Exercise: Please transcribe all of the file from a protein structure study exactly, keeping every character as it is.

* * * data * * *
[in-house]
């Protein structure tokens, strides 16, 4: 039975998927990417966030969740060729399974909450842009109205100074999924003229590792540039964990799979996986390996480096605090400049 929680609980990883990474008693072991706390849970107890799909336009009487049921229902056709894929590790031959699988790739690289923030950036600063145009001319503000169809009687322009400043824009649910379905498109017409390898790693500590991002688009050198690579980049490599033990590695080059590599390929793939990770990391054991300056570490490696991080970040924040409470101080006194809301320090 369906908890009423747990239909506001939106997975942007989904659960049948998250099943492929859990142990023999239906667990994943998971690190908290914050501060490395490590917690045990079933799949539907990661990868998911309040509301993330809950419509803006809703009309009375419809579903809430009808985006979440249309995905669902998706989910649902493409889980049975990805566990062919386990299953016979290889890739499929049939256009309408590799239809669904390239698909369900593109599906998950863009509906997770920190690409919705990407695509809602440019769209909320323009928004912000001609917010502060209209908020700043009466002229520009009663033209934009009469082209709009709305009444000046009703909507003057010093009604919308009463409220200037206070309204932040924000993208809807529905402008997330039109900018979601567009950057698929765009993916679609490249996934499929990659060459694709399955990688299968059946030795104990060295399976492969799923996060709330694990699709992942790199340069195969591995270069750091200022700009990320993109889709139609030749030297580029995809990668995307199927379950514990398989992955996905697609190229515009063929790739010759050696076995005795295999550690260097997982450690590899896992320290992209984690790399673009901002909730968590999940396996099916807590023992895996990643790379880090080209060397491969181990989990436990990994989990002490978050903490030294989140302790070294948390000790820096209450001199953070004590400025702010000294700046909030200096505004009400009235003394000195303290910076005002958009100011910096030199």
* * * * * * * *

[in-house]
């Protein structure tokens, strides 16, 4: 039975998927990417966030969740060729399974909450842009109205100074999924003229590792540039964990799979996986390996480096605090400049 929680609980990883990474008693072991706390849970107890799909336009009487049921229902056709894929590790031959699988790739690289923030950036600063145009001319503000169809009687322009400043824009649910379905498109017409390898790693500590991002688009050198690579980049490599033990590695080059590599390929793939990770990391054991300056570490490696991080970040924040409470101080006194809301320090 369906908890009423747990239909506001939106997975942007989904659960049948998250099943492929859990142990023999239906667990994943998971690190908290914050501060490395490590917690045990079933799949539907990661990868998911309040509301993330809950419509803006809703009309009375419809579903809430009808985006979440249309995905669902998706989910649902493409889980049975990805566990062919386990299953016979290889890739499929049939256009309408590799239809669904390239698909369900593109599906998950863009509906997770920190690409919705990407695509809602440019769209909320323009928004912000001609917010502060209209908020700043009466002229520009009663033209934009009469082209709009709305009444000046009703909507003057010093009604919308009463409220200037206070309204932040924000993208809807529905402008997330039109900018979601567009950057698929765009993916679609490249996934499929990659060459694709399955990688299968059946030795104990060295399976492969799923996060709330694990699709992942790199340069195969591995270069750091200022700009990320993109889709139609030749030297580029995809990668995307199927379950514990398989992955996905697609190229515009063929790739010759050696076995005795295999550690260097997982450690590899896992320290992209984690790399673009901002909730968590999940396996099916807590023992895996990643790379880090080209060397491969181990989990436990990994989990002490978050903490030294989140302790070294948390000790820096209450001199953070004590400025702010000294700046909030200096505004009400009235003394000195303290910076005002958009100011910096030199």